Bottom of Form

As such, it’s all about estimates and probabilities – adding more users seems like a good sign for Twitter right now, while solidifying its ad systems will better position it to capitalize on such in future. At some stage,

There is also this note in Twitter’s report:

“We are in the early stages of exploring additional potential revenue product opportunities to compliment our advertising business. These may include subscriptions and other approaches.”

Speculation about a possible subscription element for tweets came to light earlier this month after Twitter posted a job ad for a role working on a new ‘subscription platform’, codenamed ‘Gryphon’. Twitter removed references to the project from the job ad, but by then it was too late, with every tech pundit taking a guess at what Twitter might be building.

Now, Twitter CEO Jack Dorsey has further confirmed that they are looking at a subscription model.

“We want to make sure any new line of revenue is complementary to our advertising business. We do think there is a world where subscription is complementary, where commerce is complementary, were helping people manage paywalls … we think is complementary.”

As we speculated (along with everybody else), a subscription model for Twitter will likely be similar to Facebook’s Fan Subscription tools, which enable prominent creators to offer fan exclusives, like live-streams and announcements, in a separate, monetizable, subscriber stream. That would align with Twitter’s move to provide more ways to limit tweet replies, for example, and facilitate more conversational use cases on the platform.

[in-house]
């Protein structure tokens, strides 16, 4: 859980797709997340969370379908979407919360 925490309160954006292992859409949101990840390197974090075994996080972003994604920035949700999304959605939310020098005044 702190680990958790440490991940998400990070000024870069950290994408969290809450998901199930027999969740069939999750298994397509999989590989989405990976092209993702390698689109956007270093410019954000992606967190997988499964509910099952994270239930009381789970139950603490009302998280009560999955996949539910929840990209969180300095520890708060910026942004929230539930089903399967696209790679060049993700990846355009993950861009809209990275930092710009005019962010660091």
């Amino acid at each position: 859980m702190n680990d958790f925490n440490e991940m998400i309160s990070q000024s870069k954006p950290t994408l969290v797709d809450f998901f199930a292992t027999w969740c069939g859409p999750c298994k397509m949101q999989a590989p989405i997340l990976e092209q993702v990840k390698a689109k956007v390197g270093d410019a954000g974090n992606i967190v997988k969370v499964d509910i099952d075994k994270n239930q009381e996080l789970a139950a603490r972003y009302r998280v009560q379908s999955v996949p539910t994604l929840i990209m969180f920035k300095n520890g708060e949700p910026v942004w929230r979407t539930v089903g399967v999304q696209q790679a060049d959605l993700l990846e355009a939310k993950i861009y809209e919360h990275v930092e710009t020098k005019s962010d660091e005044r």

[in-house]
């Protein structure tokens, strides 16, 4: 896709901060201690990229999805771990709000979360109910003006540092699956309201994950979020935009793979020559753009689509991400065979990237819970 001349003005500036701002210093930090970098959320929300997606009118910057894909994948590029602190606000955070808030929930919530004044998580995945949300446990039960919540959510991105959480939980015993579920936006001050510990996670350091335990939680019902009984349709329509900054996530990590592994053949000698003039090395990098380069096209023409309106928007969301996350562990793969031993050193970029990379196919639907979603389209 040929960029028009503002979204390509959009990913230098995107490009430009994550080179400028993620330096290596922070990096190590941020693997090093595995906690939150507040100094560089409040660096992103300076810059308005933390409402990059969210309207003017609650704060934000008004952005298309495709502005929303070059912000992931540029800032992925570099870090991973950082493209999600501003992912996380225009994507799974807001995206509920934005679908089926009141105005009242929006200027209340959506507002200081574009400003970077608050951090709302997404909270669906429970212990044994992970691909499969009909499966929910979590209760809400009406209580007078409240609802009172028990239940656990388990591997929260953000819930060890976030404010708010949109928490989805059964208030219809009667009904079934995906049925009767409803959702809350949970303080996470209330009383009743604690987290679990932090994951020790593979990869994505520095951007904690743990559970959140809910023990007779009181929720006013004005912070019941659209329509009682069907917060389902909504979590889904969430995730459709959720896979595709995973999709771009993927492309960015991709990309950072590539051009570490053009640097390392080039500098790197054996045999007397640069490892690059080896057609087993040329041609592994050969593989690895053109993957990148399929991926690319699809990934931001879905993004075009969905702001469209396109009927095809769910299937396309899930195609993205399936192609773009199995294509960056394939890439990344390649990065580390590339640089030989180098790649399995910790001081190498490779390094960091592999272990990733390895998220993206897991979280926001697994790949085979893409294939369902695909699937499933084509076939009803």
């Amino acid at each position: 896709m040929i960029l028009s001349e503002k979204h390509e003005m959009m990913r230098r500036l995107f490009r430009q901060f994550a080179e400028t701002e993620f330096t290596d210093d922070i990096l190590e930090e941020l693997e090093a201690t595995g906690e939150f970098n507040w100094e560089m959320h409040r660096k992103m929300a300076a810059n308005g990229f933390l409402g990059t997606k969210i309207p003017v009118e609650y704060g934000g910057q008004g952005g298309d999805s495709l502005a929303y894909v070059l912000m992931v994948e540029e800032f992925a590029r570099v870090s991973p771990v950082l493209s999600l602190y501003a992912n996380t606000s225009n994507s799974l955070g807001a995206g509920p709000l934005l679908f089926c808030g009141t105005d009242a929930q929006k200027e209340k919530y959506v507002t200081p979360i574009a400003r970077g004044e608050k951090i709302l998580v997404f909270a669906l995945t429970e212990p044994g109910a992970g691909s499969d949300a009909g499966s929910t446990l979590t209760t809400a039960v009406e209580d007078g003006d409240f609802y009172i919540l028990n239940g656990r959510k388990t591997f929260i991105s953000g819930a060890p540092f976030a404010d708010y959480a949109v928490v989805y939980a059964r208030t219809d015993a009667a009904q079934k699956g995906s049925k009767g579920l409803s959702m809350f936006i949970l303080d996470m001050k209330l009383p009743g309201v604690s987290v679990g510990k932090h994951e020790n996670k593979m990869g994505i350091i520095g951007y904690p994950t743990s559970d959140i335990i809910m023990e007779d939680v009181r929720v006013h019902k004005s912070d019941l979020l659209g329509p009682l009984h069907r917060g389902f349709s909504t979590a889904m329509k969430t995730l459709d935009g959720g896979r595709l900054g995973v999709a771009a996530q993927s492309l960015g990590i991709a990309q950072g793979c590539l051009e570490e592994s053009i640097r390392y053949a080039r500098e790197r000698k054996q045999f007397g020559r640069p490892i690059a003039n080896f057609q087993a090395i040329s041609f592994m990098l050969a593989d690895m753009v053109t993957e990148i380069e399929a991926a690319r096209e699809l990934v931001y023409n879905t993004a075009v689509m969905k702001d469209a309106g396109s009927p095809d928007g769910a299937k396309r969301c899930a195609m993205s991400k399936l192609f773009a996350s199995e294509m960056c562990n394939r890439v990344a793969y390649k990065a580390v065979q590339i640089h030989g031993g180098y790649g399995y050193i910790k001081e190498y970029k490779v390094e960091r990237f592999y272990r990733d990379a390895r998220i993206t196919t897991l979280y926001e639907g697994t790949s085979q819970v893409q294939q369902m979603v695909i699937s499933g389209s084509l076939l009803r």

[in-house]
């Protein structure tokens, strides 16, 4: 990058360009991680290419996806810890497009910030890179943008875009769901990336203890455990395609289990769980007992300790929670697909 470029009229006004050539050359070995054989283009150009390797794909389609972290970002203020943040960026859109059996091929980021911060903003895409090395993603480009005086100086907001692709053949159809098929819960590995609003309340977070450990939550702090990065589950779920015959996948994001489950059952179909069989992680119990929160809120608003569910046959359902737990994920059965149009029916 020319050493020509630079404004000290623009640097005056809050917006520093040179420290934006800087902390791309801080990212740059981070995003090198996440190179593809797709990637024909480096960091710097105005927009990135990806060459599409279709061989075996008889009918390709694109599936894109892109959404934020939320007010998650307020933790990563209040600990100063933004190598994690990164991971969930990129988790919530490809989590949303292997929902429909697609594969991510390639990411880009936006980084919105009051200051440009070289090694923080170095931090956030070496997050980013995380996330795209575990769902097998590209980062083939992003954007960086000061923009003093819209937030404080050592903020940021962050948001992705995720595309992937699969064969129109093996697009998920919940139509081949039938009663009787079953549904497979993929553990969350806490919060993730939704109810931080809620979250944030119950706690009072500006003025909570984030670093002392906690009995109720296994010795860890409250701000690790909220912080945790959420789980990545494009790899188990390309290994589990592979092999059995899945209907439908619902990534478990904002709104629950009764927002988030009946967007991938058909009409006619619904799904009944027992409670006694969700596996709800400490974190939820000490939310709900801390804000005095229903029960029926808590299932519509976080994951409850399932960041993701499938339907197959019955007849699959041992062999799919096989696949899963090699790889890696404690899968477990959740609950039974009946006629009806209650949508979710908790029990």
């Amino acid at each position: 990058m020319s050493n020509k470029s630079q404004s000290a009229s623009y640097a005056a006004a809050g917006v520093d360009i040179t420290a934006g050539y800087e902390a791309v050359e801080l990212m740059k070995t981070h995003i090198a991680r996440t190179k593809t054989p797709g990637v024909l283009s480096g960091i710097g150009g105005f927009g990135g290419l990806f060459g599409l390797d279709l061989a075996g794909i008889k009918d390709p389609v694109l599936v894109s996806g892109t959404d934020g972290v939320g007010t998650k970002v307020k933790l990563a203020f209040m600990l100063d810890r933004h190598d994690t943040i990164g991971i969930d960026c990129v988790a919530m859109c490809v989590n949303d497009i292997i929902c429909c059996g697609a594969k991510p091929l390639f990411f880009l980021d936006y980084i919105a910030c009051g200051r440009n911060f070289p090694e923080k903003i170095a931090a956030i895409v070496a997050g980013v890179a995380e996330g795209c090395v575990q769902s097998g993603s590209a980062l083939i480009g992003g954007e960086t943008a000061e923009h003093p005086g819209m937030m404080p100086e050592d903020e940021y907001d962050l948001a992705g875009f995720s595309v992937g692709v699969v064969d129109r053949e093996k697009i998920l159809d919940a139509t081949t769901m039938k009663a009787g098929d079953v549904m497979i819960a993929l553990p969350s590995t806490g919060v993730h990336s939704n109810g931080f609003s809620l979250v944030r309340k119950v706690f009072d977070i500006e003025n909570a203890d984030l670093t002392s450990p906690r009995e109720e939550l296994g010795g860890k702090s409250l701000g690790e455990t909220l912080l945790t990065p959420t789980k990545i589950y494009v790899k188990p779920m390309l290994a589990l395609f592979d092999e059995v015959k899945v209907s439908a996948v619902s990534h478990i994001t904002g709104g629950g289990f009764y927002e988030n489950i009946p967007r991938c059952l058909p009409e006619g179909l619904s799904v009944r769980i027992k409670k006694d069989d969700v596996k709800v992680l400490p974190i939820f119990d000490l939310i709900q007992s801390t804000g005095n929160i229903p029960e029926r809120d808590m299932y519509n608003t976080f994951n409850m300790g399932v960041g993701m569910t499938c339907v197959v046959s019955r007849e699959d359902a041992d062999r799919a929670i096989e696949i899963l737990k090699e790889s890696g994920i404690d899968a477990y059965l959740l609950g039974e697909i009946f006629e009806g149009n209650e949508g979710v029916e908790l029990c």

There’s not much to go on yet, but Dorsey says they will likely look to test subscriptions, in some form, in the coming months.

And lastly, Twitter notes that it been upping its efforts to remove COVID-19 misinformation.

“As a part of our health work, we aggressively targeted misinformation and toxic or abusive content relating to COVID-19. During Q2, we shipped over 40 automation and tooling improvements to support the COVID-19 content review. Since introducing our COVID-19 coverage, we have removed approximately 15,000 Tweets and challenged 4.5 million accounts.”

Indeed, Twitter is clearly upping its efforts to remove misinformation, in various forms. But that also comes at a cost.

“Research and development expenses grew 36% to $216 million, primarily due to higher personnel-related costs as we continue to focus our investments on engineering, product, and design, and higher allocated facilities and supporting overhead expenses.”

Again, in the longer term, these initiatives look to provide significant benefit, but right now, we all remain in a sort of limbo, where no one’s really sure what’s coming next, and if or how the economy will recover. And then, what that will mean for business performance moving forward.

Overall, Twitter looks to be in a good position, with plenty of positive signs and developments. But, as with everything, we’ll have to wait and see how it all plays out.